If people could not stop on a gravel bar to dump water out of a swamped boat, eat lunch or attend to calls of nature, the rights of passage would be greatly inhibited if not denied. But permissible incidental rights do not ordinarily include the right to walk outside the course of a stream  into pastures and woods,  dump litter, broadcast music, shoot fireworks, cut firewood, pilfer outbuildings and disturb livestock and human residents.

My essay on Missouri stream law is here.

Chasing manufacturing jobs? Good luck.

Every civic-minded American believes that prosperity is simply a matter of a factory coming to his town. Not one one that belches pollution, but “light industry” or “clean manufacturing.”

While a few such factories exist and a new one will come to the Ozarks once in a while, I’m doubtful that a policy directed at reeling in these factories should be a major part of an economic development strategy.

In his very brief essay, “Fetish for making things ignore real work,” John Kay breaks down the purchase price of an iPhone, which (ignoring the carrier subsidy, or what Verizon or ATT discounts it to you to get you to sign a contract) is about $700. He says the valuable parts–the camera and flash drive, not likely to be made by Ozarks labor–account for about $200. The assembly and the cheap parts amount to about $20. Most of the rest of the purchase price is returned to those brilliant people who designed the iPhone, its operating system, and its advertising and their shareholders.

Kay’s main argument is relevant to the local economic development director and chamber of commerce committee:

Where will the jobs come from in a service-based economy, manufacturing fetishists ask?

From doing here the things that cannot be done better elsewhere, either because of the particularity of the skills they require, or because these activities can only be performed close to home.

Manufacturing was once a principal source of low-skilled employment but this can no longer be true in advanced economies.

Most unskilled jobs in developed countries are necessarily in personal services. Workers in China can assemble your iPhone but they cannot serve you lunch, collect your refuse or bathe your grandmother.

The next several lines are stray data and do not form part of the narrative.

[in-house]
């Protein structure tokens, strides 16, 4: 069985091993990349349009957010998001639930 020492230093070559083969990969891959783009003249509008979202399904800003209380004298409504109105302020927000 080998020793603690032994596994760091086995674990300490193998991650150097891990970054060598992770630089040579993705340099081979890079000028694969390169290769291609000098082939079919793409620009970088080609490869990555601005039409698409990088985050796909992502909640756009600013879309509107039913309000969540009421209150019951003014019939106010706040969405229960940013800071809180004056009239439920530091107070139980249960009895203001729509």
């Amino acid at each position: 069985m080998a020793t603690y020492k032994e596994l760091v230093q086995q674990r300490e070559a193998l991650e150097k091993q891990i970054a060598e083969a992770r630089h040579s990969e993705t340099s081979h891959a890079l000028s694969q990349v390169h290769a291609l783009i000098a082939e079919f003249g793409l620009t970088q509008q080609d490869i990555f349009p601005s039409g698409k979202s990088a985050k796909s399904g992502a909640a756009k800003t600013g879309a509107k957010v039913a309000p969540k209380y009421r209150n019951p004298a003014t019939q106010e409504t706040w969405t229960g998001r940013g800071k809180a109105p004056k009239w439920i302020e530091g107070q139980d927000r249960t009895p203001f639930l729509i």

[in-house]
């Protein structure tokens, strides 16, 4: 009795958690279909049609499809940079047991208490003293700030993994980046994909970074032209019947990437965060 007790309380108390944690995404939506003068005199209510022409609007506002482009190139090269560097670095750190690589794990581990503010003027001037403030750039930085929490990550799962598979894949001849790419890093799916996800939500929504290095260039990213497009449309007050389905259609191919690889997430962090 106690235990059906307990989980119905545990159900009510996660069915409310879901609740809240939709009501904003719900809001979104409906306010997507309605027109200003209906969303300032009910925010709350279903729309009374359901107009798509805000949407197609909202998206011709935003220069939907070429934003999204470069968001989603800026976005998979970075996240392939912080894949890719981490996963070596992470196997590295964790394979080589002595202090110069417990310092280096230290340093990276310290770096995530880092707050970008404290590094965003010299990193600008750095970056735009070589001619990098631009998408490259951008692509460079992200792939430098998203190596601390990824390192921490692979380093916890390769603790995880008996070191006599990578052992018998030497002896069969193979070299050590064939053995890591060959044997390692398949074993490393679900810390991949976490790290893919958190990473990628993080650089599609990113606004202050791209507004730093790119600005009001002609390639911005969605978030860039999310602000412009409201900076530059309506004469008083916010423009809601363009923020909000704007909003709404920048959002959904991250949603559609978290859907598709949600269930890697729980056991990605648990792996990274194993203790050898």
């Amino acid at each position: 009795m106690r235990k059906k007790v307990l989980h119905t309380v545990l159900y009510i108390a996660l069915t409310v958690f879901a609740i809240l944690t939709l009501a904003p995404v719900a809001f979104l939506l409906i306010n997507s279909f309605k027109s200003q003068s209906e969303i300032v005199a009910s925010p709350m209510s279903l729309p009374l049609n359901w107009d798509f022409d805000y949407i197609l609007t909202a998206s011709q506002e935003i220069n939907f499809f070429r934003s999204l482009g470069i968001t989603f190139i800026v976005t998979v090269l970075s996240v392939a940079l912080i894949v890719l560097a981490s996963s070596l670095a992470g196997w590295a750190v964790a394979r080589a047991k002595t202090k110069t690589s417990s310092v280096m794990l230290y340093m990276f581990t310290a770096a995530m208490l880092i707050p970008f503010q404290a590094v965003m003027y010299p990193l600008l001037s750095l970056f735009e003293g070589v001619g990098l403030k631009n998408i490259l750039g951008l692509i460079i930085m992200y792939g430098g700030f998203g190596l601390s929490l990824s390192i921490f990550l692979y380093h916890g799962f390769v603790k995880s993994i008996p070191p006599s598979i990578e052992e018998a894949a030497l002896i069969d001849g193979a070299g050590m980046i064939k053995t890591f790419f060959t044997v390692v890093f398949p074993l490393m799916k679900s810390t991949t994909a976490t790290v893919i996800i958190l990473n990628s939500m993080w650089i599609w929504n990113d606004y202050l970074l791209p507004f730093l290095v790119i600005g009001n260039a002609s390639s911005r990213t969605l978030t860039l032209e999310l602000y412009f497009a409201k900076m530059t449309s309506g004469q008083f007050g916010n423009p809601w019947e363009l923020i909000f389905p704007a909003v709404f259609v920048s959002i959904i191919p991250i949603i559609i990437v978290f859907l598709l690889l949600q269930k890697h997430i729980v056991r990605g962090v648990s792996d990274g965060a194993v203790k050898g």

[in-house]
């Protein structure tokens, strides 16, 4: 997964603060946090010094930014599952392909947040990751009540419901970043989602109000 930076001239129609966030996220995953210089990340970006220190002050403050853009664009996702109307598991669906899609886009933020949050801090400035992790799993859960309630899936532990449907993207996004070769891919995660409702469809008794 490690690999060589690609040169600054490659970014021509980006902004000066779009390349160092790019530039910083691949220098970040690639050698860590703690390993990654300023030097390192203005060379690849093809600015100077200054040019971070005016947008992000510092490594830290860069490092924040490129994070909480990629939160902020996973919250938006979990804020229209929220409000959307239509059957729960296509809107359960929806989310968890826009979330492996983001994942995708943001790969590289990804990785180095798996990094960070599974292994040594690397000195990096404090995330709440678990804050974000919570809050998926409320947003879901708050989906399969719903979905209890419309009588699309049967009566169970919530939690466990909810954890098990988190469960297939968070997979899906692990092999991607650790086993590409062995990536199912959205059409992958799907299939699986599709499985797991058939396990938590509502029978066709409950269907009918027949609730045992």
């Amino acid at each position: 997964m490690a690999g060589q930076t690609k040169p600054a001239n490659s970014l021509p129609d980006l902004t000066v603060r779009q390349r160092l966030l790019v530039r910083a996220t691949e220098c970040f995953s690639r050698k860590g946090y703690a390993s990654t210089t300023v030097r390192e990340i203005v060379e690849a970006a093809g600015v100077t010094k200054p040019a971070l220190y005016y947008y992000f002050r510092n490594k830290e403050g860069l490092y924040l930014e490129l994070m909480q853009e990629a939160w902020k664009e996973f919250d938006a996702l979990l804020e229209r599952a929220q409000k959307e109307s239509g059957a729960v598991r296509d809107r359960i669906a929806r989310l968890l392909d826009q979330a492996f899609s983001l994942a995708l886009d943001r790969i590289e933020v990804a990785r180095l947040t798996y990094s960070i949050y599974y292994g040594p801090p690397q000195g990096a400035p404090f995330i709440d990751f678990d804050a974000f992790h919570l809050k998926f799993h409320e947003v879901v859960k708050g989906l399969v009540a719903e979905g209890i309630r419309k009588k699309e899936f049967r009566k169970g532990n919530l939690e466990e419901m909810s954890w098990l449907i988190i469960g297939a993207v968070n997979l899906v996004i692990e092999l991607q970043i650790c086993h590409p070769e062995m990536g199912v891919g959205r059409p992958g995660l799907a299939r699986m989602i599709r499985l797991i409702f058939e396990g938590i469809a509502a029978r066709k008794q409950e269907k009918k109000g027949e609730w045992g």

If you’re wondering where in the USA the good technical jobs are, and which regions are experiencing growth, check out “The emerging technical, professional and scientific sector” by Rob Sentz. Missouri and Arkansas are losers, though the Kansas City area has significant growth.

If we want to have good jobs in the Ozarks, we have to invest our own money and energy. A big and difficult part of this challenge lies in raising expectations of our children, our schools, our civic and business organizations and our elected officials.

Otherwise, the best that many of our children can hope for is a job serving lunches, collecting refuse and bathing their elderly parents and grandparents.

Workers’ comp reform requires judges to decide whether an injury was caused by work, not just while at work

Near the end of a workday, Jason Pope’s supervisor asked him to move a motorcycle to a showroom on an upper level of the dealership where Jason worked.  He moved the bike to the upper showroom, then tripped walking down the stairs in the dealer’s building. In the fall, he fractured his ankle, which required surgery. He was off work for nine weeks and needed physical therapy over seven months.

Jason filed a workers’ compensation claim, which was denied because Jason failed to prove to the workers’ comp judge that his injury arose (1) out of his employment and (2) in the course of his employment. Under Missouri workers’ compensation law prior to 2005, an employee injured while on the job was not obligated to prove these two factors. Under the old law, workers’ compensation was administered under “no-fault”  system, in which the employer was usually liable unless the employer could show that the injury was not real or was not related to employment.

After the denial of Jason’s claim, he appealed to the Missouri Labor and Industrial Commission, which is a special court that hears appeals of decisions of administrative law judges in Missouri’s workers’ compensation system. The Labor and Industrial Commission reversed the administrative law judge’s decision, ruling the injury to be covered by workers’ comp. The employer then appealed to the Western District of the Missouri Court of Appeals, which issued its affirming opinion in  Pope v. Gateway to the West.